Reader Amy passed on the article “Weight loss clinic doctor suspended; Slimband Substandard care of gastric banding patients” which was sent to her news package at work, where she receives any and all health and mental health-related articles. I thought I would translate it from sizeist bullshit to English. The article’s actual text is indented and may be triggering for all the reasons you might think, you can skip those parts and still get the gist of the post.
As I’ve written about before, at best weight loss surgery is a crap shoot that might kill you. This clinic’s assembly line approach, and its medical director’s negligent views toward it, are perfect examples of that:
The medical director of Canada’s busiest private weight−loss surgery clinic has been suspended three months for substandard care of patients, including one who died in a Calgary hotel room a day and a half after his operation. Dr. Patrick Yau has said he conducted 6,000 gastric banding surgeries at the Slimband clinic in downtown Toronto whose colourful advertising was once widespread.
A doctor, who chose to advertise a dangerous surgery as if it were a hot new movie, was suspended for three months because he did a shitty job – including killing a patient.
His discipline related to two specific cases, including one where he gave weightloss surgery to a 61−year−old woman who had a normal BMI. Experts say such treatment, which can have complex physical and emotional side effects, should only be for the morbidly obese.
In the first case, the issue was that he gave a life-threatening surgery to a thin person, and people are only comfortable with fat people’s lives being put at risk in that way.
The other case involved a 38−year−old obese man from High Prairie, Alta., with type 1 diabetes, who was released a day after his operation without any testing of blood sugar. He flew back to Alberta that day and was found dead in a hotel room the next morning, the hearing heard. The Alberta coroner said he died from bacterial meningitis and complications of his diabetes. The College discipline committee chastised Yau for not having proper procedures in place before patients are discharged.
In the second case they were ok with the risking the patient’s life because he was fat, but the doctor didn’t bother to test the blood sugar after his operation despite the fact that the patient was a type 1 diabetic – maybe the doctor was late for his tee time, maybe he just didn’t care that much about a fat patient, maybe he’s just wildly incompetent. Regardless, this led to the patient’s tragic death.
He pleaded “no contest” to charges of failing to meet standards of the profession, and in exchange the College withdrew a charge of incompetence. It was not his first run−in with the regulator. The hearing heard he had been cautioned − a lower form of censure − three times before for similar issues. And he was twice ordered to undergo remedial education, including having a personal “coach” in 2015.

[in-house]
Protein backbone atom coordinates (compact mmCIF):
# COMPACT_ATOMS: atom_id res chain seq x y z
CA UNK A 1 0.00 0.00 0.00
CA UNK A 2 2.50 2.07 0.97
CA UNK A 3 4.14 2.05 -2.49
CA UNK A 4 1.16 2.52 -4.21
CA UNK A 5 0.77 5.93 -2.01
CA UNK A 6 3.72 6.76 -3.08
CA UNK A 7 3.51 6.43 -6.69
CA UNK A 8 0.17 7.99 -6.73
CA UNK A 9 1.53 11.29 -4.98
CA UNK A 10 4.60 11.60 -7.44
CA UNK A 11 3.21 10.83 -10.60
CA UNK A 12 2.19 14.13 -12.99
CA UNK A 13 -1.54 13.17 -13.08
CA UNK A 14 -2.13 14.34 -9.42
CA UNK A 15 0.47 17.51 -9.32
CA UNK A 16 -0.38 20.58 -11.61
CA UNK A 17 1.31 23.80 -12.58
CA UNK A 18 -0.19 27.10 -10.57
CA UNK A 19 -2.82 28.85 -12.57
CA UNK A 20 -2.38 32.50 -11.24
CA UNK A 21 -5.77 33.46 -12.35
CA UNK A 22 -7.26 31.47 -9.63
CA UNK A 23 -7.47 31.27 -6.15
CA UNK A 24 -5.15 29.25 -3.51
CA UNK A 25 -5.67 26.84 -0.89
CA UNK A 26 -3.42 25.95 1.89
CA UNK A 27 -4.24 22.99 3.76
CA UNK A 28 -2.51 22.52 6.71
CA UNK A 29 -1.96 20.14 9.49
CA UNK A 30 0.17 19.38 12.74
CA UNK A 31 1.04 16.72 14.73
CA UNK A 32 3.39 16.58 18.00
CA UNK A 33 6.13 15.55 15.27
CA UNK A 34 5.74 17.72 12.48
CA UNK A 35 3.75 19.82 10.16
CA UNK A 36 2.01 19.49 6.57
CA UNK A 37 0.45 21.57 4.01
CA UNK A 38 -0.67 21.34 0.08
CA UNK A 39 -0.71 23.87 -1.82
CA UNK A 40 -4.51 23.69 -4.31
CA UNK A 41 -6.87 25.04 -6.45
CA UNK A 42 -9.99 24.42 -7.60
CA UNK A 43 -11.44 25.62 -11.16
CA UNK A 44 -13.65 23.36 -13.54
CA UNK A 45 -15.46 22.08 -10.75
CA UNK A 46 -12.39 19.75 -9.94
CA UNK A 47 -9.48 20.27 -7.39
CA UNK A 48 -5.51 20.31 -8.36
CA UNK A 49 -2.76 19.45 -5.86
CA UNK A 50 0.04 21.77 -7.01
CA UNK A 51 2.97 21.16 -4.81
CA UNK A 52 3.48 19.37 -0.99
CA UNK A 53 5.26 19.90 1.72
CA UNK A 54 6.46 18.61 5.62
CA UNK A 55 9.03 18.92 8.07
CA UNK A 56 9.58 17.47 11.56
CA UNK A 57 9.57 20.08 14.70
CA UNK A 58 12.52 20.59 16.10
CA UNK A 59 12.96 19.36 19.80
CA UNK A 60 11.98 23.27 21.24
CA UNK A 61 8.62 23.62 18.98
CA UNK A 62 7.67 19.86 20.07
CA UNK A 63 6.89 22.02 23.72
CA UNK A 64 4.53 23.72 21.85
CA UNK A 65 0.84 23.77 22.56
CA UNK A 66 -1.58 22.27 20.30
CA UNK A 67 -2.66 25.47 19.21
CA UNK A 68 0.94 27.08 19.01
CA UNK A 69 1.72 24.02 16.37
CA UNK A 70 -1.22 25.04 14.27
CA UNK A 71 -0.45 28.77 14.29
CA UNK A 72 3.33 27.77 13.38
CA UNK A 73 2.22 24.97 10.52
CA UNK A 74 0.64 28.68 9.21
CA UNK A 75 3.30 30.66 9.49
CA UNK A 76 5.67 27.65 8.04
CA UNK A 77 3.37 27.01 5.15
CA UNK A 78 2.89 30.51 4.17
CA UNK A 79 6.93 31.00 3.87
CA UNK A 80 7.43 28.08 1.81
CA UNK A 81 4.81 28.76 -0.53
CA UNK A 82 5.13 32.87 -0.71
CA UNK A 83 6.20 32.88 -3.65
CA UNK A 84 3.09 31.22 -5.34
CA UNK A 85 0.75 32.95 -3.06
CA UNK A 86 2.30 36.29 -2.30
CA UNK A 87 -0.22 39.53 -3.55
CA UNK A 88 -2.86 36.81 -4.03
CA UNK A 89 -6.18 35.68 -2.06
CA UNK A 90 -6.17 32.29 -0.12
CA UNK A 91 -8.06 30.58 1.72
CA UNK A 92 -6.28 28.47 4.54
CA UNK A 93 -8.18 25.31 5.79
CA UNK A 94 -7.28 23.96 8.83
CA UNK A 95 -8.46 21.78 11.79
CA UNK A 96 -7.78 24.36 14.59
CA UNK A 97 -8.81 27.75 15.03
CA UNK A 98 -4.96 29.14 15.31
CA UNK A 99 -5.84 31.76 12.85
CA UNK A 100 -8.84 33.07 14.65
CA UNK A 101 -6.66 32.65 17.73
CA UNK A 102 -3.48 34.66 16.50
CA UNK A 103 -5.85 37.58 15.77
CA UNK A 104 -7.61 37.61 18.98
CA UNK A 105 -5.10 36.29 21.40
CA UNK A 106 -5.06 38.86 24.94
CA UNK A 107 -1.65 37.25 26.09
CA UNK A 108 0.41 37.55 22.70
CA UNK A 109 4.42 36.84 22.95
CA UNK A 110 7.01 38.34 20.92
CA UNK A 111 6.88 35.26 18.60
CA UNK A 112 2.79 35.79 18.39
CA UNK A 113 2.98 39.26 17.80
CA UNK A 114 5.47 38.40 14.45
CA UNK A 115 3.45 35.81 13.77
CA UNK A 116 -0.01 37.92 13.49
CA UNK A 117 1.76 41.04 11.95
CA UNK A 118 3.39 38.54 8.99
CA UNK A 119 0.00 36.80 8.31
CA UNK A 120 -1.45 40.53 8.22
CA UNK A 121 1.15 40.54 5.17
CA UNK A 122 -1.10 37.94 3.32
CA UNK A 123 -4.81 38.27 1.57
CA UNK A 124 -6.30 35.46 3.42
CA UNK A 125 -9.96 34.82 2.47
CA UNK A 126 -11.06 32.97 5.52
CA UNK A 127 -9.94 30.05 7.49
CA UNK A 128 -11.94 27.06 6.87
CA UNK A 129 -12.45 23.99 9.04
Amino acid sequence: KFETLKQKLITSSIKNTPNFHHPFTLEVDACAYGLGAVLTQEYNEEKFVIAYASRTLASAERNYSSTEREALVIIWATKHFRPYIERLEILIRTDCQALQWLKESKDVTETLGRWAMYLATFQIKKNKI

Even though he killed someone, and he had a history of incompetence (with three prior censures for “similar issues,” twice being required to undergo remedial education courses, and being required to have a personal “coach,”) they let him take him plea that he failed to “meet the standards of the profession” and withdrew the incompetence charge. I mean, the person he killed was fat so it barely counts, right? In three months he can be back to putting fat people’s lives at risk, but not thin people since we consider it criminal to give thin people a surgery that is recommended for fat people – even if they have the exact same actual health issues.
With extensive advertising on TV and the Internet, Slimband was the most visible of private clinics across the country that offer weight−loss surgery, and described itself the busiest. Yau said he has performed over 6,000 gastric−band surgeries, more than any other physician in the country, usually with “excellent results.”
The doctor claims that in his assembly-line style practice he has performed over 6,000 surgeries usually with “excellent results” – except when he kills the patient or does something that requires censure and remedial education of course.
A 2012 National Post report, however, quoted malpractice lawsuits and former Slimband employees who raised questions about whether patients who signed on following a persistent sales effort were adequately screened, sufficiently warned about possible complications or provided sufficient post−operative care.
Turns out that when the doctor said he usually had “excellent results” what he meant was that there are malpractice lawsuits and former employees who are concerned that in the company’s quest to profit off fatphobia, they failed to give patients true information about possible complications, or provide them with appropriate post-operative care.
The company said at the time that patients are fully informed of the risks and receive post−op service that is the best in the industry. It also cited customer surveys that showed the vast majority of patients were satisfied.
The company says that things are fine, because the “vast majority” of clients who filled out a survey said that they were satisfied. Of course, the patients they killed would be less likely to fill out the survey, so…
Though its website is still live, Slimband closed on March 22, said Elisabeth Widner, the College’s prosecuting lawyer. She did not explain reasons for the shutdown.
In the only bit of good news, the clinic is now shut down and no longer mutilating fat people for profit.
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